By TOM ZEBOLD
USF Senior Writer
SOUTH BEND, Ind. - USF defensive coaches emphasized it all camp - scratch, claw, go the extra mile to get turnovers.
If the Bulls didn't get enough during practices they even had to run the extra mile afterwards.
USF probably won't be running too much Sunday night after what it did against No. 16 Notre Dame on Saturday. The defense snatched up four turnovers, with a fifth coming on special teams, in a 23-20 victory hours after many critics didn't give the Bulls a chance, saying the Irish had too many weapons on offense to lose.
It all started with a strip.
Notre Dame needed only seven plays to zoom down the field from its own 20 to the USF 1 on the first drive of the game. USF senior safety Jerrell Young met backpeddling Jonas Gray at the 4 and saw a chance for a momentum killer.
"I put my hand down, I felt the ball and I just ripped it and it came out," Young said.
Just like cornerback Kayvon Webster had done so many times during drills, the junior scooped up the loose ball in stride and jetted 96 yards for a score.
"Kayvon did a good job of just picking it up on the bounce and taking it all the way," Young said.
No defensive player had gone that far on a score against Notre Dame in its 123 years of football and the Irish crowd was left with a "what just happened?" moment.
"You look up and they've had the ball and had driven the whole length of the field probably at about 15 yards a clip," USF head coach Skip Holtz said. "You look up and you're winning 7-0, kind of a good feeling. It kind of symbolized a little bit of the day."
More like a lot of the day and night in what turned out to be 5 hour, 59-minute marathon with two long weather delays mixed in.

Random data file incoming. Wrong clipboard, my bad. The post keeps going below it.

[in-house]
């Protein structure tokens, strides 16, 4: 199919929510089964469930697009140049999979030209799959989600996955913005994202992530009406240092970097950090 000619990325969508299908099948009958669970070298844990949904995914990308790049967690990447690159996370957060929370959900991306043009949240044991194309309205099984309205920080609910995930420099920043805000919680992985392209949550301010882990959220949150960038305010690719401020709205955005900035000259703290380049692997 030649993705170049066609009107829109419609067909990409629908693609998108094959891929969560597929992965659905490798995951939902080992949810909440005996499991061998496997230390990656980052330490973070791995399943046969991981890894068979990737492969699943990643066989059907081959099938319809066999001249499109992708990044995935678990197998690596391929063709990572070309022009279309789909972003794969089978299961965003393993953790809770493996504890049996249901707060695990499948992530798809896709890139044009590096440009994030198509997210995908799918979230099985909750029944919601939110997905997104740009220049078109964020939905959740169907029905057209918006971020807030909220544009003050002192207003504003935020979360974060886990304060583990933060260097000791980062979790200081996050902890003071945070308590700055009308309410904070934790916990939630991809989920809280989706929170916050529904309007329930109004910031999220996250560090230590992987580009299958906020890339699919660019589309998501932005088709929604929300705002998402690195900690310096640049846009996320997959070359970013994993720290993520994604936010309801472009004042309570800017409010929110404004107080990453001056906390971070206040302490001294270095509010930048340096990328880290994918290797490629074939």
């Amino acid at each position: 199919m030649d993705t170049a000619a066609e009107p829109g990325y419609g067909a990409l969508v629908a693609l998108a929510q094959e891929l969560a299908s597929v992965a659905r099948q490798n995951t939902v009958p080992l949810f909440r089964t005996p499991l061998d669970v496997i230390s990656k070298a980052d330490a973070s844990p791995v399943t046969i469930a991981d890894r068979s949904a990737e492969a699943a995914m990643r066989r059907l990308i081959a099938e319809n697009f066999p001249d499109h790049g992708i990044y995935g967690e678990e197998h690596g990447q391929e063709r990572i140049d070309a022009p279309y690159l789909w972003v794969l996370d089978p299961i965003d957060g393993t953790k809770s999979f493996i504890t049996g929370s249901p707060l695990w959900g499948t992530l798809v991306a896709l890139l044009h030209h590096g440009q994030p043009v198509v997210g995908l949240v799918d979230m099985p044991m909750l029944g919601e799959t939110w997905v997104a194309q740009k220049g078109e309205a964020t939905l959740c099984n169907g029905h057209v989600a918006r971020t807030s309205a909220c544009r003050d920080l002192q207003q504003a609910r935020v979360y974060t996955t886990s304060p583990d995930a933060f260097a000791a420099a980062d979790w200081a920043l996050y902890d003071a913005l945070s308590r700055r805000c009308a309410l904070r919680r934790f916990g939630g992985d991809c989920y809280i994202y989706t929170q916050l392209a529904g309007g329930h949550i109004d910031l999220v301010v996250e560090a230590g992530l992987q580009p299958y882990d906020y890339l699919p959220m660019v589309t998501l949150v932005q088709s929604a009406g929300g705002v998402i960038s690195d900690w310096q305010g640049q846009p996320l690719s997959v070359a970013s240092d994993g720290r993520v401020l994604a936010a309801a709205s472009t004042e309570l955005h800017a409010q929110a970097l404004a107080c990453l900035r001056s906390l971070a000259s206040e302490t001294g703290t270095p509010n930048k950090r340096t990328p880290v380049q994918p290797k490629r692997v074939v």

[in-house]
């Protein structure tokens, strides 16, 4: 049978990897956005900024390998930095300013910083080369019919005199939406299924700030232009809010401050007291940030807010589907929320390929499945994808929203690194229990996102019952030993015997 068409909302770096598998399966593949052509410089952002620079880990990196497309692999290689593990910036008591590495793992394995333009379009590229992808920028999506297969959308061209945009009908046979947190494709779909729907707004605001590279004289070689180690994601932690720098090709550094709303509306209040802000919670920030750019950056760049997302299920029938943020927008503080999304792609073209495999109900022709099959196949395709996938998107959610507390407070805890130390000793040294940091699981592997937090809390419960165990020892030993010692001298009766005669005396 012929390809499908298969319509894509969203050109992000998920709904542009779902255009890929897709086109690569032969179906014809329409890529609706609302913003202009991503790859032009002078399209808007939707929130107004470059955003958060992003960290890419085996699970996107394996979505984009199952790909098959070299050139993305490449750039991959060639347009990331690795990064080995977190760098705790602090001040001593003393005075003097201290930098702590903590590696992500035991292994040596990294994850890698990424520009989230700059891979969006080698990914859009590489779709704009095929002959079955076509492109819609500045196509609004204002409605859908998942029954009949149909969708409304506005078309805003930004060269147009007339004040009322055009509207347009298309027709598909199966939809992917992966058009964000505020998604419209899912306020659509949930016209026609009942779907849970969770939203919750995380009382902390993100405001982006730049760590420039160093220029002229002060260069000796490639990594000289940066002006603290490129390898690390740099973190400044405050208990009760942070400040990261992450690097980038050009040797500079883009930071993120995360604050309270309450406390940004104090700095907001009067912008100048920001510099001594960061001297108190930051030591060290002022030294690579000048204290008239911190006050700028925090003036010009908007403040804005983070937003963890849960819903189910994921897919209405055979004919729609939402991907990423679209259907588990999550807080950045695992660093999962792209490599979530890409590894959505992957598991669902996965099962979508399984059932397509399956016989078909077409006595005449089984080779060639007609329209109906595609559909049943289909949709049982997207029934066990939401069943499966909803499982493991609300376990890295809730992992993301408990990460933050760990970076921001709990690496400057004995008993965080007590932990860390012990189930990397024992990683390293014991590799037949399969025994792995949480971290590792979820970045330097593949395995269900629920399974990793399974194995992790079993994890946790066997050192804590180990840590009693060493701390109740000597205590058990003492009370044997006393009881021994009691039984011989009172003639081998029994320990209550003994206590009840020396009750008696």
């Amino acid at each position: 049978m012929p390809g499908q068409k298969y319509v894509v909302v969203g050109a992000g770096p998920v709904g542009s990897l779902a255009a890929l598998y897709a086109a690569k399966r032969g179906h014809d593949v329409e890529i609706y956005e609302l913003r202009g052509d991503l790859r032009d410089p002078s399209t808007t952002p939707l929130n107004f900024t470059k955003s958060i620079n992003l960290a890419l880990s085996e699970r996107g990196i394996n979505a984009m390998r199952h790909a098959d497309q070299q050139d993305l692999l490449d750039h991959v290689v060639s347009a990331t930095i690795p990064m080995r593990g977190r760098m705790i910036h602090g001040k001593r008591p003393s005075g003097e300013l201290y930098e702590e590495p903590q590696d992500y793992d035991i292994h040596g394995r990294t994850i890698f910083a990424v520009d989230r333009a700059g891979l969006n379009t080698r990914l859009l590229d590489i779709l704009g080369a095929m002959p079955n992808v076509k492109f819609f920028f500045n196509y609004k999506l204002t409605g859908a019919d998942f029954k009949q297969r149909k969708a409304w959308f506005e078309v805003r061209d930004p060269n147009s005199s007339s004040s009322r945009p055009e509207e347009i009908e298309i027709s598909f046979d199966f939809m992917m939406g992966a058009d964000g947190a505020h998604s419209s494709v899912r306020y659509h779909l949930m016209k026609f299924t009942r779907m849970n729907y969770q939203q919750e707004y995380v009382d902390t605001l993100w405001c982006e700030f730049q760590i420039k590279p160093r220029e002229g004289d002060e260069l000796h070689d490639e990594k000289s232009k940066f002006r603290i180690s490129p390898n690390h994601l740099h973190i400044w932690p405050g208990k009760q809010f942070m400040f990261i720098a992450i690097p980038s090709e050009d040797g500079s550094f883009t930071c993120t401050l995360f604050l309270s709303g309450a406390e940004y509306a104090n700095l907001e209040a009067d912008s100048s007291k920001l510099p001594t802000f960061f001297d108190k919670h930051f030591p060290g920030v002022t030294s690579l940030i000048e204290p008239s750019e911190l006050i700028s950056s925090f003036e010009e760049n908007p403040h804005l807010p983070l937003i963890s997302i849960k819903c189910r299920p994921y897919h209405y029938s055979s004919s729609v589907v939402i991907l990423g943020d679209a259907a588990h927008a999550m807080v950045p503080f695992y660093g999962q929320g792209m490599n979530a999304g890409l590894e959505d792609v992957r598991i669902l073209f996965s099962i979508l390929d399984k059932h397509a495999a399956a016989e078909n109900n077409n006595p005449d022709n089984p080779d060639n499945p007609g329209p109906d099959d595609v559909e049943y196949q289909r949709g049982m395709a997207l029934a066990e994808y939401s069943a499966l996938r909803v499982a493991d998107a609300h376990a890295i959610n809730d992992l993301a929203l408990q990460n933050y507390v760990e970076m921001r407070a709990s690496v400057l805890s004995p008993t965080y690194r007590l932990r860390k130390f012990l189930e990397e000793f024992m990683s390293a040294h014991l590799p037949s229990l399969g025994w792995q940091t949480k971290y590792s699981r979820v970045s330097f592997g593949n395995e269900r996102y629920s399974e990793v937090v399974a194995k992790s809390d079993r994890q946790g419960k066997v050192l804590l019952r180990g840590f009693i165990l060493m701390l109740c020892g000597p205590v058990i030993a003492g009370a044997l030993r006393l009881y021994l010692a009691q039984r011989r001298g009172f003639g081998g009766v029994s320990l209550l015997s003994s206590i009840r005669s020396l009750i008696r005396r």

USF's next big theft came in the second quarter with Notre Dame knocking on the door at the Bulls' 7-yard line. Irish quarterback Dayne Crist tried to sneak a pass in the end zone but linebacker DeDe Lattimore put a stop to it with an interception that preserved a 13-0 lead.
Notre Dame decided to try and change its luck in the second half by replacing Crist with Tommy Rees, but the red zone proved to be a dead zone again. The teams took the field again after a 2 hour, 10 minute delay and linebacker Michael Lanaris, who has worked on hands drills since camp back in Vero Beach, looked smooth intercepting a ball on USF's own 5.
Young got into the act again at a time that mattered the most.
Notre Dame had the ball after a 43-minute delay in the fourth quarter down 23-13 with just over four minutes to go. Get a score and you have enough time to steal a victory before the final whistle.
That never happened because Young intercepted USF's third pass of the day, which allowed the Bulls' offense to take almost two minutes off the clock.
Notre Dame managed to score a touchdown inside the final minute but came up empty afterwards on an onsides kick attempt.
Mission accomplished for a USF defense that worked on red zone situations countless times when the scoreboard was far from being lit.
After the scoreboard shut down Saturday night, the Irish were left wondering where it all went wrong. They racked up 508 yards of offense and receiver Michael Floyd, arguably Notre Dame's top threat, had 154 of those yards on 12 catches.
"I think he is one of the special players in college football," Holtz said. "Because of him we just turned and said, 'Let's try to make sure we keep him in front of us.' "
The game plan might not have gone perfectly but it allowed USF to have an edge in the stat that matters the most - the final score.